Practice Management

New “EMV” Standards for Accepting Credit Cards Effective October 1st

By guest writer Phil Kluge, Transaction Resources, Inc. 

Big changes are here for businesses that accept credit card payments.  Essentially, an EMV liability shift takes place October 1, 2015 that could cost your business a lot of money if you end up processing fraudulent transactions.

EMV is an acronym for Europay, MasterCard, and Visa. EMVCo is now the organization that will manage the standards for MasterCard, Visa, Discover, American Express, JCB, and China UnionPay.

According to EMVCo’s website:

“EMVCo exists to facilitate worldwide interoperability and acceptance of secure payment transactions. It accomplishes this by managing and evolving the EMV® Specifications and related testing processes. This includes, but is not limited to, card and terminal evaluation, security evaluation, and management of interoperability issues. Today there are EMV Specifications based on contact chip, contactless chip, common payment application (CPA), card personalization, and tokenization.

This work is overseen by EMVCo’s six member organizations—American Express, Discover, JCB, MasterCard, UnionPay, and Visa—and supported by dozens of banks, merchants, processors, vendors and other industry stakeholders who participate as EMVCo Associates.”

In the U.S., EMV may be implemented as Chip and PIN, Chip and Signature, or other variations.  It is up to the issuer to choose.  As always, an effective strategy to protect against duplicate card fraud is to maintain a “card-present environment”.

EMV Liability Shift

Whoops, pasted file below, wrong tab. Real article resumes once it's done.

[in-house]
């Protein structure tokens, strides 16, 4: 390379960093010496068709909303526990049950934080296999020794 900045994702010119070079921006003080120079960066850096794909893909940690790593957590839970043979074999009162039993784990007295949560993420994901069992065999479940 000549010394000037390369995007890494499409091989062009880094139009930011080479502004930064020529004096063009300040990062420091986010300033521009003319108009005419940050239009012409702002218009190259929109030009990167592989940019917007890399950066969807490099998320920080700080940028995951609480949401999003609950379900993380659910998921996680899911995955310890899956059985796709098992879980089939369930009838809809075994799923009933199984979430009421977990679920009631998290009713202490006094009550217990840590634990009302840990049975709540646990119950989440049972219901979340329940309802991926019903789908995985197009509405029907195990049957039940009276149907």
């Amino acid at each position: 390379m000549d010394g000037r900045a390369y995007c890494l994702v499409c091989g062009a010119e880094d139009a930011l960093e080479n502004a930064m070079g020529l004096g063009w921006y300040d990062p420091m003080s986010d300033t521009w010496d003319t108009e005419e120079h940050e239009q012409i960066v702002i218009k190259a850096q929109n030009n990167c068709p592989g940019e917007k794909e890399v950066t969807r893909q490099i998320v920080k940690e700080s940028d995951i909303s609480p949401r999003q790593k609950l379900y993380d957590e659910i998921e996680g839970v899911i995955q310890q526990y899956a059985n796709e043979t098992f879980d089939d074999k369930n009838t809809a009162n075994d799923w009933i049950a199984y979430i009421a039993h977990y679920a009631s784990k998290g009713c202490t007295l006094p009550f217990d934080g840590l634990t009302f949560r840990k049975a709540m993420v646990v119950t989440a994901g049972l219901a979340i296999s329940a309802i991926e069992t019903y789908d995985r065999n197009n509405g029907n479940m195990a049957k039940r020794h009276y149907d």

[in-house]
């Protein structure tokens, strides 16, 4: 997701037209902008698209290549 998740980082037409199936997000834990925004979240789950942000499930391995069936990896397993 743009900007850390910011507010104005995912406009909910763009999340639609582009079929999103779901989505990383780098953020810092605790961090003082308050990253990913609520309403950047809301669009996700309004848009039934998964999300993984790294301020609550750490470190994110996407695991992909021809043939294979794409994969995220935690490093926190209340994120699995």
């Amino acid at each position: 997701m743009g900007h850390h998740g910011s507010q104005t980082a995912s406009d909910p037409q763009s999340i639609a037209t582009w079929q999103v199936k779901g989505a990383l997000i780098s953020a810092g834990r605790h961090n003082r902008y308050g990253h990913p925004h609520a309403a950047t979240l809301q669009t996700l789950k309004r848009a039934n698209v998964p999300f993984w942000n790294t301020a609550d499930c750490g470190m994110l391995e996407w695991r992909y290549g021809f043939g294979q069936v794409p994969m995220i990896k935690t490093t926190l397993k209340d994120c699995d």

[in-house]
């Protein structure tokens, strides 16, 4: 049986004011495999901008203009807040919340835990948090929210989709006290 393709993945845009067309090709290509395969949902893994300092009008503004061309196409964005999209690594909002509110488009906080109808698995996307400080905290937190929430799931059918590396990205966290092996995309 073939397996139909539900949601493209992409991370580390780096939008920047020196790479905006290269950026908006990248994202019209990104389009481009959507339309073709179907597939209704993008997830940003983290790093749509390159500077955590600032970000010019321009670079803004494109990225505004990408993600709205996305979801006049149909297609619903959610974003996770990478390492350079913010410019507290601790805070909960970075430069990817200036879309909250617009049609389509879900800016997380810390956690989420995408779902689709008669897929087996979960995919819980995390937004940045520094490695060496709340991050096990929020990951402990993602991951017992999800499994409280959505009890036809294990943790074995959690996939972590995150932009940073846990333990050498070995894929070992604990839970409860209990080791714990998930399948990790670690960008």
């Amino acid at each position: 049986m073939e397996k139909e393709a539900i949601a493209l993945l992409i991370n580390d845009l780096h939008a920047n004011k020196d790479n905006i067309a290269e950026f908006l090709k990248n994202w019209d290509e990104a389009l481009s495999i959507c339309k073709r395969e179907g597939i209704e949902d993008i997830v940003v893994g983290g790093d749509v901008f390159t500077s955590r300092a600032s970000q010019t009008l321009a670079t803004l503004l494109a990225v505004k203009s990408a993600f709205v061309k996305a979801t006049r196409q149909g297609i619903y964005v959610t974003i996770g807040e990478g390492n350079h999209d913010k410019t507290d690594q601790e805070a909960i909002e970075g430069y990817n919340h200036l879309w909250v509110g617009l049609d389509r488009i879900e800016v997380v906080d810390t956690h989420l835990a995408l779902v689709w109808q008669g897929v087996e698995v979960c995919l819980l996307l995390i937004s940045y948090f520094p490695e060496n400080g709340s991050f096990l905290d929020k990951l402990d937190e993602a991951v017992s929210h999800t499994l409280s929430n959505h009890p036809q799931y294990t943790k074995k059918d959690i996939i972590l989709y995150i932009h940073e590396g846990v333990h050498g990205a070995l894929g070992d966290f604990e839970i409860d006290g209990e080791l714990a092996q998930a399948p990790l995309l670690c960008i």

Beginning October 1, 2015, if a business accepts a “chip card” without the use of an EMV capable terminal, the business will be liable for any fraud connected with those transactions even if the business receives an authorization for the transaction.

However, if a business has an EMV capable terminal, receives an authorization and later finds that a fraud occurred with a transaction, the issuer would be liable for that transaction instead.

What Does EMV Mean to Merchants?

If your credit card terminal is more than 12 months old, you should replace that terminal with one that is EMV-capable that supports:

  • Magnetic Stripe Reader
  • Chip Card Reader
  • NFC Reader (Apple Pay, Google Wallet)

What Should You Do At Your Business?

Even though there has been slow adoption of EMV in the U.S,, POS vendors and processors are now scrambling to meet EMV implementation dates.  Please make sure to talk to your Merchant Services provider or Phil Kluge at Transaction Resources to see if your business is in compliance.

Transaction Resources Inc. (TRI) offers innovative payment processing solutions by combining the latest technologies, a passion for customer service and competitive rates. You can contact Phil Kluge and his team at 781-496-3454. TRI also maintains CardDog.com, which helps businesses build successful gift, loyalty, prepaid cards, and discount programs.

1 thought on “New “EMV” Standards for Accepting Credit Cards Effective October 1st”

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